DIY Customized 3-D Printed COVID-19 Facemasks
You can create a 3-D COVID Facemask
Dr. Wasserbauer demonstrates how she made COVID Facemasks with her 3-D printer.
PLEASE READ ALL INFORMATION:
Special THANKS to Drew Dupont who created the original mask design and posted it on Thingiverse. Any comments or questions (and Thank Yous!) can be communicated to him at his email [email protected]
Important Note: This mask is not FDA approved. It is to be used as a filtration mask if/when N95 masks are unavailable. You should follow the policy of your hospital and the mask should be used at your own risk. Please do not share this file or the masks with others without making them aware of all information on this document.
The filter in the mask is positioned behind the front piece of plastic, which snaps on and off. One suggestion for the filter is that it can be cut to size from a Shopvac HEPA filter and can be replaced as frequently as needed. To replace filters, use the base of the mask as an outline on the filter material. Various filter materials can be purchased on Amazon. Again, these filters are not FDA approved or endorsed by the NIH, or the CDC. They should be used only when no other filtration mask is available.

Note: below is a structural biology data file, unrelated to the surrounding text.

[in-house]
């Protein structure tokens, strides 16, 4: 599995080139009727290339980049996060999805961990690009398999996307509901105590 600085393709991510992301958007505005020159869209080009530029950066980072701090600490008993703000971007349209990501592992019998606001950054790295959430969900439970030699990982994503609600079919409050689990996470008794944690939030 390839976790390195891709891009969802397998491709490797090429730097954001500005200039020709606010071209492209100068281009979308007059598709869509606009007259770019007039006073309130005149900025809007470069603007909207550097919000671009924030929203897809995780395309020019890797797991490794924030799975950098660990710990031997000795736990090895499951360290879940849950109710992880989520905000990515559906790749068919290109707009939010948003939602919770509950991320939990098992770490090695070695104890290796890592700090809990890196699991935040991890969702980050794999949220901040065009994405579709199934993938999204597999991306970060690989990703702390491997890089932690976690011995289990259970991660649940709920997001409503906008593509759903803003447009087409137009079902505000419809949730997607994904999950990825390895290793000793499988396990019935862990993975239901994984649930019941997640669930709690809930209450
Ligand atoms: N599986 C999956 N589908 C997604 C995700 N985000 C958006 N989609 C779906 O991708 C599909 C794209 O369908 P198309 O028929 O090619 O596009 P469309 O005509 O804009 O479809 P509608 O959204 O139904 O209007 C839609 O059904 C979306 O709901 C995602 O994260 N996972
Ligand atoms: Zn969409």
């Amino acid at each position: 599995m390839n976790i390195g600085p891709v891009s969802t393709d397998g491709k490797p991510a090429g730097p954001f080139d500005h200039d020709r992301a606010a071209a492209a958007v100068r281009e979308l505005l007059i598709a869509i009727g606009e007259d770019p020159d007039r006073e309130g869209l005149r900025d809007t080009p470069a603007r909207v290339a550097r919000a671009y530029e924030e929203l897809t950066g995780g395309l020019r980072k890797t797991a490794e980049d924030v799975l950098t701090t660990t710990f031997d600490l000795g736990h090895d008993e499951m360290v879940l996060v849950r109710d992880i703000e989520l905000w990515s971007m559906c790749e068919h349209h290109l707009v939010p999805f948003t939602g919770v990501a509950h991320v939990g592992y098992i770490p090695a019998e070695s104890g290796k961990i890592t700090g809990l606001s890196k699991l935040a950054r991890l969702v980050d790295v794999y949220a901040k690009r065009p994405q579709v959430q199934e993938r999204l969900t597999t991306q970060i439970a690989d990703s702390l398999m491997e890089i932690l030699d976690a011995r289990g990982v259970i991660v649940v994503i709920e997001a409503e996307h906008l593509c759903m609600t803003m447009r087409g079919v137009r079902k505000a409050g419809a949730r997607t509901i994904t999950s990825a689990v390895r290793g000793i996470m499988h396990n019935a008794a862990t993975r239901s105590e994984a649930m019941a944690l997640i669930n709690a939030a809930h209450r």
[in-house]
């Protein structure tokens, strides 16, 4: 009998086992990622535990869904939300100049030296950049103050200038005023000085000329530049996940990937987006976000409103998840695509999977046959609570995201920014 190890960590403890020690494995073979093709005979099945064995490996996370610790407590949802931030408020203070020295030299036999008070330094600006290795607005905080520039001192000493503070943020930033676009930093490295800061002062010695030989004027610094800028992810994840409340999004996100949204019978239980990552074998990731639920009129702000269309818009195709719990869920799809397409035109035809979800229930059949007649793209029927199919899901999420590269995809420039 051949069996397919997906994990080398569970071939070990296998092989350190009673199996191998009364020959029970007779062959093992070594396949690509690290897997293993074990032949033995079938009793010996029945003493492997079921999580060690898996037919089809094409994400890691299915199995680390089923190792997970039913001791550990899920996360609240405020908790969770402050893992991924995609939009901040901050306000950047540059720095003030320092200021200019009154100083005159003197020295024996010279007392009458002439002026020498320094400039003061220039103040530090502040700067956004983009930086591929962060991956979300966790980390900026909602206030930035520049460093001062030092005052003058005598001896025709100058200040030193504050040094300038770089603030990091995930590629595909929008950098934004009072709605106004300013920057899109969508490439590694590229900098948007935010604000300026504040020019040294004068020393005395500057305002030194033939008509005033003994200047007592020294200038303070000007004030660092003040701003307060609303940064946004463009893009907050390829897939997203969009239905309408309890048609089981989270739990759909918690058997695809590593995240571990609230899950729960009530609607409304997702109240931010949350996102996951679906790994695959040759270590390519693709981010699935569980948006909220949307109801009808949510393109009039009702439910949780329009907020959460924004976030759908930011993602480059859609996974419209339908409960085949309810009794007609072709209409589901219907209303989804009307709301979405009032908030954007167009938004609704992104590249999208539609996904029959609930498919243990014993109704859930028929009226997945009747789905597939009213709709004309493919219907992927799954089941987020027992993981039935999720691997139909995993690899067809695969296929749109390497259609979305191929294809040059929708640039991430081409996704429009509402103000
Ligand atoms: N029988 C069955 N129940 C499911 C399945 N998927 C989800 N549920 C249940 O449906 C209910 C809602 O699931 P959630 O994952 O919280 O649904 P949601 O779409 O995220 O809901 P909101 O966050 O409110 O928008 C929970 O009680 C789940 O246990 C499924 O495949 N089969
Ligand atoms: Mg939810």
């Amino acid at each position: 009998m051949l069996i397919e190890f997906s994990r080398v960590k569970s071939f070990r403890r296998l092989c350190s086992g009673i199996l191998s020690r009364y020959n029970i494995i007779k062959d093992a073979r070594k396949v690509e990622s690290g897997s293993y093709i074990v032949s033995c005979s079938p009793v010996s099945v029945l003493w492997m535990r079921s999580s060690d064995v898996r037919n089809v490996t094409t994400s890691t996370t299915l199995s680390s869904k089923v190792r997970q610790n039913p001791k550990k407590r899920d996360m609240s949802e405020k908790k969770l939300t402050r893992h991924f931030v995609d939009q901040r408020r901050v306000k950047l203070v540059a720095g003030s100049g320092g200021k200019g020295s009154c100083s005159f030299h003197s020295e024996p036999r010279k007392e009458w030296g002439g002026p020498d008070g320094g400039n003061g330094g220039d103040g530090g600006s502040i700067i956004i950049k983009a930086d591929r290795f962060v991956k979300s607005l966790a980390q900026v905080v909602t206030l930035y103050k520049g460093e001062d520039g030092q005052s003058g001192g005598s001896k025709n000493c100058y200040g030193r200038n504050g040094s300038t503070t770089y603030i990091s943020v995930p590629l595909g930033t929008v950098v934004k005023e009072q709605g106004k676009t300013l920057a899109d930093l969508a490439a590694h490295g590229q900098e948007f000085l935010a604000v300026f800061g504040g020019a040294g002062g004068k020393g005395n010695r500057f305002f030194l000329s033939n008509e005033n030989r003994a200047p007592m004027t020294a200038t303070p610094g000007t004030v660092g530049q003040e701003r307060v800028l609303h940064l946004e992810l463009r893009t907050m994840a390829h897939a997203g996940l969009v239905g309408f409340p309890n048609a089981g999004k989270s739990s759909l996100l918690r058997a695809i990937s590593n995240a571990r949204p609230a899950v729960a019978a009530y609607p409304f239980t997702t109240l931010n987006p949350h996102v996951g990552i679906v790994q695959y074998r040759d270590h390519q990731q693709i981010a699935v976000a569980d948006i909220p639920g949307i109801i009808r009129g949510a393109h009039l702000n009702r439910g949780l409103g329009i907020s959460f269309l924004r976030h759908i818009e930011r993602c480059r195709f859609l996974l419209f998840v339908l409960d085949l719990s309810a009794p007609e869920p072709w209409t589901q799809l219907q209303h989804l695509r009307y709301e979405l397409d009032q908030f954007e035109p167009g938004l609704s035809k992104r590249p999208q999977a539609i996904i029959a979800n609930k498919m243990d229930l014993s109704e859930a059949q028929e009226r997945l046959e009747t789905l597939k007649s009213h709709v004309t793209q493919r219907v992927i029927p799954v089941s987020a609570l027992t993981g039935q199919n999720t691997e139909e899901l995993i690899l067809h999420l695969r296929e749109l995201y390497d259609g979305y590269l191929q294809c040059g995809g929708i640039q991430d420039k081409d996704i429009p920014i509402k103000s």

If you choose to, you can wear the mask without the window seal in place. If you feel that the mask has a leak once you have the straps tightened around your head, the mask can be form-fitted to your face by placing the plastic in near-boiling water (190 F). This will soften the plastic for just a few seconds. When it feels comfortable enough to apply the hot mask to your face, press it firmly around your nose and cheeks. You may need to do this a few times before it feels like it is molded to your face. It isn’t recommended that you wear these (or any) filtration masks for prolonged periods of time, the mask should not feel uncomfortable on your face. You can use foam or silicone caulk as well for cushion if needed.
To decontaminate, follow the same protocol you would for your N-95 masks. Ethylene Oxide (Gas Sterilization) would work well. Also, the 3D printed mask can withstand temperatures up to 350 F before melting. Some have been placing the mask in the oven at 175 degrees F for 30 minutes after taking the front cap off. You can place the filter piece in the oven as well. No decontamination protocols have been lab tested with this specific mask or filter, however.
I would recommend getting a hood test done (if your institution offers this) as well as covering the front of the mask with a surgical mask when you are in an isolation room just as you would do with an N-95.